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Discussion Starter · #1 ·
I dont know for sure which forum to put this question.

I have a 'parts n pieces' little garden tiller.
It has a Sears gearbox, a different frame and a different motor.

The motor is a small CC Two stroke. This little tiller is almost a hand-held weed eater with rotating tines.

The engine output shaft has a octagonal (allen head) which fits into a sleeve.
That sleeve is screwed onto the Helical gear drive shaft of the tiller gear box.

You can barely see in the photos that the threads the connect the coupler to the Helical Gear Drive shaft are stripped. I dont know for sure how this happend because we've been using if for a long time.
The Daughter uses it to keep the weeds down between the Garden plants.

So the threads are stripped!
Now I have to figure out how to re-connect that coupler to the shaft in a Removable way.
Brass Metal
Hand


I have a thought on it, what do you guys think?:praying:
 

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the fact that the threads striped tells me it not harden. So, cut it off, chuck into lathe. drill new hole in end of shaft. thread that hole the same as the one that is striped. use locktite, JB weild too keep it in there. Good luck
 

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Discussion Starter · #4 ·
The problem to beat is the "Jack Hammer effect" of the little two cycle engine working against the tiller blades.
I thought I'd put set screws through that Drive sleeve.
However I may not be able to drill through it. It's hard!

I was going to drill dimples in the shaft, drive one set screw down into the dimple, and another set screw down on top of the first to lock it.
Three equal sets like that should hold against the hammering.

I roll pin is good for strength. Shocks like this take are too much for the shaft to handle if I drilled out the shaft.

Keep trying to help!:thThumbsU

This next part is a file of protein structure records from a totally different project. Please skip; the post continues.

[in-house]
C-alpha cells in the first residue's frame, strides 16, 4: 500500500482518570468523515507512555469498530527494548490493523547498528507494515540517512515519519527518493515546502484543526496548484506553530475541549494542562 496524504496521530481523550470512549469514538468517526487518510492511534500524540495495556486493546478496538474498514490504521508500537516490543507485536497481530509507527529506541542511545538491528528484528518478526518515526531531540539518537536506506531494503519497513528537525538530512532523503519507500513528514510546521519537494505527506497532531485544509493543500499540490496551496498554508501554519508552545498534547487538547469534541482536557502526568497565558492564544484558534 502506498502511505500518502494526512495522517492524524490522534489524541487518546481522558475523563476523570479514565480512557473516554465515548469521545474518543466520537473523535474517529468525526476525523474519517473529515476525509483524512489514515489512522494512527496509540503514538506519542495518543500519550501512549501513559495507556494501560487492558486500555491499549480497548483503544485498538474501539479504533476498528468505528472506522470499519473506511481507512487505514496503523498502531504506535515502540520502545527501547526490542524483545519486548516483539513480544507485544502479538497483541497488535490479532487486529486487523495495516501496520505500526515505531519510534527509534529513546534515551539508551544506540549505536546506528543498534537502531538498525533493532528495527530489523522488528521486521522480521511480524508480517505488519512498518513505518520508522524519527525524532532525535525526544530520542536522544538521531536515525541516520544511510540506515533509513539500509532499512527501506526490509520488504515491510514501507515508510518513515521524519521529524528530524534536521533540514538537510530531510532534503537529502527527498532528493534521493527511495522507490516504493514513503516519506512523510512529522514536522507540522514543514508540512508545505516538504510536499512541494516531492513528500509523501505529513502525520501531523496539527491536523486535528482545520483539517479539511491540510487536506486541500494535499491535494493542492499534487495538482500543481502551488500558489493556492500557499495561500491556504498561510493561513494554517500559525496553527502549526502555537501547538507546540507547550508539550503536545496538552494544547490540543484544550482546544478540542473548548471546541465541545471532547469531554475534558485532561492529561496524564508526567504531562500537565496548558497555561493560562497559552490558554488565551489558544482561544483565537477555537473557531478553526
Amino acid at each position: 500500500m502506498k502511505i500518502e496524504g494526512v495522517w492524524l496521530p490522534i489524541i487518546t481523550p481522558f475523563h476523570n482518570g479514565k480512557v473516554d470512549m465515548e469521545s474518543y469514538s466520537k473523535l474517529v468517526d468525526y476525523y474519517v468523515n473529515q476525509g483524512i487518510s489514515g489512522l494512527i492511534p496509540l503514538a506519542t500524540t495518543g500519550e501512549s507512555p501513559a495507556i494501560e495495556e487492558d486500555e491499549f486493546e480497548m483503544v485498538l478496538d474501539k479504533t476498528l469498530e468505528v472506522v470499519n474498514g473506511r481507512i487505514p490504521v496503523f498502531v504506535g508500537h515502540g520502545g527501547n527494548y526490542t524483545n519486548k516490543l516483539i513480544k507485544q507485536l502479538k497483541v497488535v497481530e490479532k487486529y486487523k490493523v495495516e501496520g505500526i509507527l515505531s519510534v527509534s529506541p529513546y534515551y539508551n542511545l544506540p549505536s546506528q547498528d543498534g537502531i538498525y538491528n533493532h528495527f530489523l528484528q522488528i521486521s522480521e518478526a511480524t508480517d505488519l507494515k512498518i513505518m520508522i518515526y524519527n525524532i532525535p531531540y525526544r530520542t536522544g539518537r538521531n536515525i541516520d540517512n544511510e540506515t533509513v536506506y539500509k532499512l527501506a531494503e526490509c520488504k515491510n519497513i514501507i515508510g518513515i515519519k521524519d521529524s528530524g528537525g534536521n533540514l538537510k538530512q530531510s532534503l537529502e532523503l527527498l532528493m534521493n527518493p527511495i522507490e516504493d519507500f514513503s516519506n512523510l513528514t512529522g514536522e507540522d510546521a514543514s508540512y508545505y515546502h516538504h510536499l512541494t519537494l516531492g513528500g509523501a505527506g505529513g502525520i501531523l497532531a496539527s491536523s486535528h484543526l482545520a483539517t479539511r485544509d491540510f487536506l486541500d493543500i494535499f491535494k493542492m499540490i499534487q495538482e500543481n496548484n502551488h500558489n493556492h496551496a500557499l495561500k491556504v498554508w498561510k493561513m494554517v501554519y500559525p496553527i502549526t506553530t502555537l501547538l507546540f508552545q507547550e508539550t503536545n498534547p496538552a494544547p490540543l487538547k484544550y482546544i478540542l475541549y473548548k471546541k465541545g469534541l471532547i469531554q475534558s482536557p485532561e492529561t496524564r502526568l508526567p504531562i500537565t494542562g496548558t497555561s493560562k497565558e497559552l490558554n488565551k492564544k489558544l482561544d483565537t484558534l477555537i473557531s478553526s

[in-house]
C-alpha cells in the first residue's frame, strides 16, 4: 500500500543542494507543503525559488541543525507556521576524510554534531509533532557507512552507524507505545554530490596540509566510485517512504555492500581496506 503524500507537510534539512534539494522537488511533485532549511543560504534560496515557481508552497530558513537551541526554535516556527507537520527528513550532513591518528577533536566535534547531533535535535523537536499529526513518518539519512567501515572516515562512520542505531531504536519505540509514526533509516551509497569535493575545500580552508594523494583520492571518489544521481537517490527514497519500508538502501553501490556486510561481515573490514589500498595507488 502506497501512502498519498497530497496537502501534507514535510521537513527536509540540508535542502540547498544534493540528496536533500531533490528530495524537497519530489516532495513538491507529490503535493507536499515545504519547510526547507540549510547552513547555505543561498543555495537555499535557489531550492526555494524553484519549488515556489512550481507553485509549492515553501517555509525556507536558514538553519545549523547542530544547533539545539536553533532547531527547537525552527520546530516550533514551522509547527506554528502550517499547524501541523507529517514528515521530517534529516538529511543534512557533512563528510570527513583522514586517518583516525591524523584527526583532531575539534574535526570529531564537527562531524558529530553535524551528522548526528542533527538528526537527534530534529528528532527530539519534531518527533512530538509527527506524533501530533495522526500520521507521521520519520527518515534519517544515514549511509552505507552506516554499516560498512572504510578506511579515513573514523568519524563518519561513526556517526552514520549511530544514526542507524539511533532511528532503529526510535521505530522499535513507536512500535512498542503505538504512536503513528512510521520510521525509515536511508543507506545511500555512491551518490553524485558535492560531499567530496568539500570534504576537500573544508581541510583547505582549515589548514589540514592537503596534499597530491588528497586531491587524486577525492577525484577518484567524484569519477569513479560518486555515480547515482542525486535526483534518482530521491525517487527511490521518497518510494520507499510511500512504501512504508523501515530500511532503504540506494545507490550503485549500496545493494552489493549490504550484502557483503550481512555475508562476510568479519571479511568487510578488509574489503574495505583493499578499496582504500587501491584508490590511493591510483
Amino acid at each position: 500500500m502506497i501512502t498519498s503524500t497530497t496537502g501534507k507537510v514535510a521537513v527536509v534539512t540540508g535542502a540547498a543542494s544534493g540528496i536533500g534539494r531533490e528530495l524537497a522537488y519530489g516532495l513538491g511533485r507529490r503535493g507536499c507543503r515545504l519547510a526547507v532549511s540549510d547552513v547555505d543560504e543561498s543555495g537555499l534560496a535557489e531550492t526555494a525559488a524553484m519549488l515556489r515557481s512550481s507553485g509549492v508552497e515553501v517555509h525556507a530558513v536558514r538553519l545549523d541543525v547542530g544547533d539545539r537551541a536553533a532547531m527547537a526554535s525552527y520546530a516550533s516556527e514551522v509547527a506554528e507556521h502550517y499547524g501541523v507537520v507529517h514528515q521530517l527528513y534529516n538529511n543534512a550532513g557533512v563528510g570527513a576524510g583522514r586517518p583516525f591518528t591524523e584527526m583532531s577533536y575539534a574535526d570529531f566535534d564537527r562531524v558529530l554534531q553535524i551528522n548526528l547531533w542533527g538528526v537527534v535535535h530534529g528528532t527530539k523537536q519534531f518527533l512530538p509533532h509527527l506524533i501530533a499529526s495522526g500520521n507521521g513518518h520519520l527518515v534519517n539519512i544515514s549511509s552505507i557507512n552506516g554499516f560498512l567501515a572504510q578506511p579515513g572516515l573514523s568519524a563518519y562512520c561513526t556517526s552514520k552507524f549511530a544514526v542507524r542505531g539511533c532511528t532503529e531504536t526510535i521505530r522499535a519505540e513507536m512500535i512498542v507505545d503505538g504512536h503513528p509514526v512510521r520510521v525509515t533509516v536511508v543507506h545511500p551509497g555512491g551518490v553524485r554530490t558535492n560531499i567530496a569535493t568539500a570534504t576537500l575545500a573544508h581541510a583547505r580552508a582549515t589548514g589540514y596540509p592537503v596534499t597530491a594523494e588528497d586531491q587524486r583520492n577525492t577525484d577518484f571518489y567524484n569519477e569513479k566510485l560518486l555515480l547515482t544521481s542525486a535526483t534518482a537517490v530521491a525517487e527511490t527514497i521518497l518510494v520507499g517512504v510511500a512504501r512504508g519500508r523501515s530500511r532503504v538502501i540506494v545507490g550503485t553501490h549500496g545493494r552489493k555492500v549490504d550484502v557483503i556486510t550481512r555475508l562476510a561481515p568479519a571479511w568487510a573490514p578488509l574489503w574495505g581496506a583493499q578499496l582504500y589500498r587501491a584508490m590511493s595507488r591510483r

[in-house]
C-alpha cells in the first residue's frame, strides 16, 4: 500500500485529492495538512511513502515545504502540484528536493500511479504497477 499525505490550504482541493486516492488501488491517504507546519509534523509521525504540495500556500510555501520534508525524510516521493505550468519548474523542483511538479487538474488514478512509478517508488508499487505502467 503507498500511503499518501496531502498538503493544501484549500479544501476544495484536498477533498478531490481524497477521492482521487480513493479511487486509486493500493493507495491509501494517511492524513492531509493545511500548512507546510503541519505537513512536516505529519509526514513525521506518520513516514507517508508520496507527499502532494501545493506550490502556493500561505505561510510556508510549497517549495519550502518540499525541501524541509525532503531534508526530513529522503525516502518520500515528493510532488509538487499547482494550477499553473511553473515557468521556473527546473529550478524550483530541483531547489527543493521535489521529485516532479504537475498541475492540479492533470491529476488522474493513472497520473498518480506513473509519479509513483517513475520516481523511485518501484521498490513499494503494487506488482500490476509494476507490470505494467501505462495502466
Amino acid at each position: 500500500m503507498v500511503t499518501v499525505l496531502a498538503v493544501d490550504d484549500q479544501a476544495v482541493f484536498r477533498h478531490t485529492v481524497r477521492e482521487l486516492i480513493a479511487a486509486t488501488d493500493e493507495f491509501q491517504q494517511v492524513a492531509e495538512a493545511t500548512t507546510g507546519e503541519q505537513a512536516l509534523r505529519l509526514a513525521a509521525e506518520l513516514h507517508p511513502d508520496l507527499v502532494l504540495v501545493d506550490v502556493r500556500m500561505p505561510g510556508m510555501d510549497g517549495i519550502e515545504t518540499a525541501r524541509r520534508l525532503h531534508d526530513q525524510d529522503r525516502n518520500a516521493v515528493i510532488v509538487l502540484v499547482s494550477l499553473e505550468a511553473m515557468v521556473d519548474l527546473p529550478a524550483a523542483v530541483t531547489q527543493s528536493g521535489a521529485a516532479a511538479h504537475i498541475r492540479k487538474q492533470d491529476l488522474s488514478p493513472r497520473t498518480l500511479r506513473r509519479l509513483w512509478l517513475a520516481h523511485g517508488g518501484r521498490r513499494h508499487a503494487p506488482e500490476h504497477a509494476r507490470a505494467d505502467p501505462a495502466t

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Discussion Starter · #6 ·
A single roll pin would certainly be the easiest thing to do.
I wonder about the strength of a Roll pin in that little 3/8" inch shaft; ie; is the shaft strong enough to hold and not twist off at the Roll Pin hole?

I guess I could fill the coupler/shaft junction up with JB weld, then drive the Roll pin in and let it set overnight. That should take up any extra movment the fit might have had. If it dont wobble or rattle, it might just hold.

A roll pin through the coupler would hold up well.
 

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Can you use a coupler on the O.D. of both peices ,or is it in a confined area the shaft has little clearance?..if there is room you could try helicoiling the couple,or J-B welding the stripped threads ,(Or use Permatex "Quick Metal" repair compund)--get it screwed back together someway--then use a coupler slid over both peices with set screws and dimples or flat spots ground into the shafts for the set screws to bite into..

I think the higher grades of loctitie will keep the set screws tight,no need to double up on them..I like the roll pin idea,other than the fact those peices could be tought to drill if they are hardened,have to use a carbide bit or end mill--and the fact the pin might tend to crack the coupler when it gets a shock load..evidently you cant get the "right" parts to fix it,huh?...
 

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Now I have to figure out how to re-connect that coupler to the shaft in a Removable way.
Removable rules out JB Weld. The rollpin idea is good and you could double up if need be. The rollpins should be drilled off-centre so that they are not in direct shear.

Helicoil should work for a while but might suffer the same fate.

Grinding flats on the male portion and tapping the collar for setscrews would be stronger than rollpins.
 

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If it is chuckable in a lath . Drill out the old stripped male threads and insert a set screw of the same type and lock tight it in . If the female part is striped then either Heli-coil, or tap larger and the same as the set screw. Remember if its standard thread , metrics will fall between standard sizes. That way yo dont have to go to the next full size thread.
 

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Discussion Starter · #11 ·
Boy that Helicoil idea sounds good.
I tried to drill the collar. It's harder than supermans fist.

If I could find a Helicoil, I think I can use my Air Hammer to drive the two pieces together hard enough to stay. That's the safest suggestion so far.
Boy am I glad I posted this.
I'm amazed that my mind is so dull. I never thought of Roll pins or Helicoils.
You guys are allright, no matter what them girl friends are saying about you!
 

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How about cutting the stripped threads off, then drill out the end of the rod where the threads used to be and tap it, then you could thread in a stud that would sit in place of where the threaded section used to be.

Are the inner threads in the coupler damaged as well? If they are then fill it with a good quality weld so the hole is filled solid, then drill it out again, the weld will be a hard material but you should be able to drill it, then tap the hole with new threads, you should be back working again.
 
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